Review: with their new album, Mucho Danger, a ten-track excursion into the wildest, most far-reaching corners of nu-school breaks. Tunes like Ellas Son Satan", a sort of break-ridden, nu-disco-coldwave hybrid, make up the essence of this LP, and we love that because it's just s refreshing to hear artists doing things their own way. "Gipsy Drug" is another raunchy, progressive house driver, but the title tune "Mucho Danger" is what gets all our attention thanks to its lead vocal sample and fiercely tight bassline-drum roll. This is the sort of gear for fans of Plump DJs and Scratch Perverts. Solid.
Review: Spain's Gameboyz are a trio of electro-breakbeat enthusiasts, who are just about the only ones doing it right these days. Coming through for the young Sprechen label, they deliver the excellent "Off The Wall", the sort of tune that Plump DJs would have been playing back in the day, and one that even manages to deliver some fine waves of 303 acid; "Electric Boogaloo" feels like the slower, housier companion that offers something deeper and more cerebral. There's remixes of both: the former is versioned by Italy's Fabrizio Mammarella into a slick tech-house bomb with the same acid licks giving it extra power, whereas the latter sees Neon Amish transform the tune into a spacey piece of prog house. Check it!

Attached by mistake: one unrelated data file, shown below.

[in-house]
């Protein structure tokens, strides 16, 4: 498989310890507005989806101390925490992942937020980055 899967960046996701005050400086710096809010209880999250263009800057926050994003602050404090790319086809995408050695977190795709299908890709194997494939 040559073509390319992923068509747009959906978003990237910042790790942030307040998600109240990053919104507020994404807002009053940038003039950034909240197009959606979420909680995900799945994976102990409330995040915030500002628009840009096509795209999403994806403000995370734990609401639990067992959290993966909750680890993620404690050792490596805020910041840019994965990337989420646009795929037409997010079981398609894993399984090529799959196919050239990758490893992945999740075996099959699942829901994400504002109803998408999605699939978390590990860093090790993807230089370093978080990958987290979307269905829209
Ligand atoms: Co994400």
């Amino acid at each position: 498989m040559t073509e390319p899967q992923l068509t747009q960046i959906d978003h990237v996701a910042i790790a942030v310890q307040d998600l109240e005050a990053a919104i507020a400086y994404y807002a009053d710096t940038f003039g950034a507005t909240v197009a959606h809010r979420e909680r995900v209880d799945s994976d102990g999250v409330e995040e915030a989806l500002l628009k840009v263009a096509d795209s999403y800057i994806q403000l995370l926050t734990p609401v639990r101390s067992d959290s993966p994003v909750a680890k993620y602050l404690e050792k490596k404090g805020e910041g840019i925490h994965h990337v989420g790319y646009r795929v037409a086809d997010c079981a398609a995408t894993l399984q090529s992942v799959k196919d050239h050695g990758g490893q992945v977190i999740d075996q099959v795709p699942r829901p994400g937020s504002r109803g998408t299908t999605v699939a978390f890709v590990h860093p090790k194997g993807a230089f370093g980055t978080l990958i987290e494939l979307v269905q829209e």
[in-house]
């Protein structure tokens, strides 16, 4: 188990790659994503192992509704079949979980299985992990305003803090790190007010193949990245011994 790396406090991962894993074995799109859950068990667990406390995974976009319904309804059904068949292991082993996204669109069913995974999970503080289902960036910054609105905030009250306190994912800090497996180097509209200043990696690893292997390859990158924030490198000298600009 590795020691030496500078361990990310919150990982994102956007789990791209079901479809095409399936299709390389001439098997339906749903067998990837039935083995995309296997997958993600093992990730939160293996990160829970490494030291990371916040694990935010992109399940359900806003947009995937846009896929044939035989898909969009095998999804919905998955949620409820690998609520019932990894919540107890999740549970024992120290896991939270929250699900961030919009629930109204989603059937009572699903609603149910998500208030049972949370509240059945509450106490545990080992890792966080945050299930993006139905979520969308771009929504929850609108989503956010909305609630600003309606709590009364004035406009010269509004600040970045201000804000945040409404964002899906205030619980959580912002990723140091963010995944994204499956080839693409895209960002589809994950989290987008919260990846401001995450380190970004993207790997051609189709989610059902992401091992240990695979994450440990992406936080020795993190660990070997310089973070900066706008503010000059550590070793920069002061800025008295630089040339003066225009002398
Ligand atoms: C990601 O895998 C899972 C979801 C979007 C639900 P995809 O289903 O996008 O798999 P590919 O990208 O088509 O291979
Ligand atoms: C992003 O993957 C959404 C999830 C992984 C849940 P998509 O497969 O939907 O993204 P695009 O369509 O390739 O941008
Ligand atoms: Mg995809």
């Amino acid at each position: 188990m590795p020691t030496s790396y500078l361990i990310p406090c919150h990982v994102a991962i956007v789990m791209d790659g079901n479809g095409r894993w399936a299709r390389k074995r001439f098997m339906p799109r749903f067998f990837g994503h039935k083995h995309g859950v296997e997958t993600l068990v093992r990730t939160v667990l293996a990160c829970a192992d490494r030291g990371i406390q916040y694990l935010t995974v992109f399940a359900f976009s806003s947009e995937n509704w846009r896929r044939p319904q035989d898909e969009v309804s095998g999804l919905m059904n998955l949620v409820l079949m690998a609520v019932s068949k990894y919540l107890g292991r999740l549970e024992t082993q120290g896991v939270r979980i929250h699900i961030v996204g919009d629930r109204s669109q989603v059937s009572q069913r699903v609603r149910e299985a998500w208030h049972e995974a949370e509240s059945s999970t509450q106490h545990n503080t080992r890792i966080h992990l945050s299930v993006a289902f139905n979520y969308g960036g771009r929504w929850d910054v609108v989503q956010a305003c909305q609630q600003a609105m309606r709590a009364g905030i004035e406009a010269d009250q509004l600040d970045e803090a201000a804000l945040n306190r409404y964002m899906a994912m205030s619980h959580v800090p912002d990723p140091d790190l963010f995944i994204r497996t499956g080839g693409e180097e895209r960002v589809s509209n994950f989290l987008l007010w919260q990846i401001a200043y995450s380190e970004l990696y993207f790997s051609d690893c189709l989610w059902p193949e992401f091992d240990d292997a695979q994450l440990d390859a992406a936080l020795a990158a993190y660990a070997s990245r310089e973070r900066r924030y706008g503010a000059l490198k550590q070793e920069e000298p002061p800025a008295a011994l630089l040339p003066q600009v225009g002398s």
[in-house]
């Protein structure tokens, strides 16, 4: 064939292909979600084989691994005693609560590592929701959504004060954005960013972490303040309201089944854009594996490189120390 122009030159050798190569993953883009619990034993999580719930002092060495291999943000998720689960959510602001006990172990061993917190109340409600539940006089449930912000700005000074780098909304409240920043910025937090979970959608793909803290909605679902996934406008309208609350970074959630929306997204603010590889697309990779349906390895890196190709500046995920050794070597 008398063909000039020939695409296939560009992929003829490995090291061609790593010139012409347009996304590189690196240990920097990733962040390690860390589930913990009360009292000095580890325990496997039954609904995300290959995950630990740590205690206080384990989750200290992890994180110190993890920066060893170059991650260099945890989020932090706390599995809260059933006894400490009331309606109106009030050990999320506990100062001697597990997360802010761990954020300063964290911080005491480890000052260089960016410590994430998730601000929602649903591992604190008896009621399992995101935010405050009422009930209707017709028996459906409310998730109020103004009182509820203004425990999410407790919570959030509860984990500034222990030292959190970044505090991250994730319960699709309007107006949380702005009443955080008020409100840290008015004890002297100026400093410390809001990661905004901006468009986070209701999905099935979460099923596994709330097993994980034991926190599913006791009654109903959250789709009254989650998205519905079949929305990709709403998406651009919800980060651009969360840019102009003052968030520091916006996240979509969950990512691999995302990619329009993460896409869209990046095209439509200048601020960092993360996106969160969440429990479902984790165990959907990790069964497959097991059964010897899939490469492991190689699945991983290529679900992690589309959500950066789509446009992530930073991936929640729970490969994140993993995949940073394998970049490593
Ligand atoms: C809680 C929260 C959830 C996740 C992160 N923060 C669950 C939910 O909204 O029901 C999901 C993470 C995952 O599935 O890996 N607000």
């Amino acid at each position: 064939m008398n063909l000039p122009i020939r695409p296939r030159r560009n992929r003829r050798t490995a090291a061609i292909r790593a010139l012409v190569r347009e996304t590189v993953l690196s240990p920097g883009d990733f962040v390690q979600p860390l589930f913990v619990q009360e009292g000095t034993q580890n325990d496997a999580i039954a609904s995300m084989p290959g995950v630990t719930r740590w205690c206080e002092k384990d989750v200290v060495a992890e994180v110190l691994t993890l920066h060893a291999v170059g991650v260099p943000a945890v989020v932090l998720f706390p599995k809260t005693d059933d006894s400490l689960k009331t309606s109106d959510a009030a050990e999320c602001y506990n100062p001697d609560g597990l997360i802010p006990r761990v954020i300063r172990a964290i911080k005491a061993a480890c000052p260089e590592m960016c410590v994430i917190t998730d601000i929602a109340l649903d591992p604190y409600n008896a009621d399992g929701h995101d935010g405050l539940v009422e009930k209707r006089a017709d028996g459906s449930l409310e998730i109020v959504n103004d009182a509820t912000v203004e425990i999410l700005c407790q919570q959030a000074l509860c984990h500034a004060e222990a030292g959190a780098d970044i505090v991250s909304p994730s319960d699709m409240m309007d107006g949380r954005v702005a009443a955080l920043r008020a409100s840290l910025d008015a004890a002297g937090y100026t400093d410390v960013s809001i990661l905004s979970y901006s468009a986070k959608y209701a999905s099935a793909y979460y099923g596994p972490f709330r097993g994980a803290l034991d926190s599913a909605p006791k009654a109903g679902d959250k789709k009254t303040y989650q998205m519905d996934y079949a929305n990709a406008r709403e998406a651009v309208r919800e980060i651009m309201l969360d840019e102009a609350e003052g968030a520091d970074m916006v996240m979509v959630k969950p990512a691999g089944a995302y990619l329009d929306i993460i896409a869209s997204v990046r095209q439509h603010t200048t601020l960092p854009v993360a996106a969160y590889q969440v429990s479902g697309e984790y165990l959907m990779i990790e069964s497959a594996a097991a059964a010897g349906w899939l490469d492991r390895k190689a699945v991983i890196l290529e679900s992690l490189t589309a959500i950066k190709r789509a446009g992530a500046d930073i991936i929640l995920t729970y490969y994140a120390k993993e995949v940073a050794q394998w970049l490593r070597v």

Review: If there's one trend that's commandeered the cooler dance floors in recent times, it's the slowing down of the BPMs. Where once electro-house and similar scenes were all bouncing around to 130bpm electronic disco blinders, everything has slowed right down. Matt Walsh has embraced this trend with his Clouded Vision label and here's he's snapped up Spanish outfit Gameboyz. These three tracks make up in attitude what they lack in speed with the bleepy, floaty grind of "Bad Chemical" giving way to the arpeggiated acid of "Wir Sidn Drei" and the raunchy body music grind of "Loco Kilombo".
Review: Gameboyz are are a Spanish trio based in Badajoz who have released previously on Nein and Madrid's Rotten City. Their new release for Melomana sees them throw down some seriously acidified electro-house on "Kakum" with a bit of help from homeboy Mijo. While "Chaka Chaka" shows a bit more restraint on this bumpy minimal/tech house jam with some sweet bleepiness and pitch shifted vocals that calls mind mind early Run Stop restore and m_nus releases. These guys have some potential!
Review: Although busy releasing albums and singles, Relish boss Robi Insinna still could not stop himself putting out another label compilation, such was the quality of the stuff he had on his hands. Relish EP Six sees contributions from five different artists whose sound all manages to comply with the Relish vision. Highlights include the doomy new romantic electro-disco of Heretic's "Insurrection", the warped body music of Club Bizarre's "East Side Story" and the jack hammer nastiness of The Mansisters's "SSWS".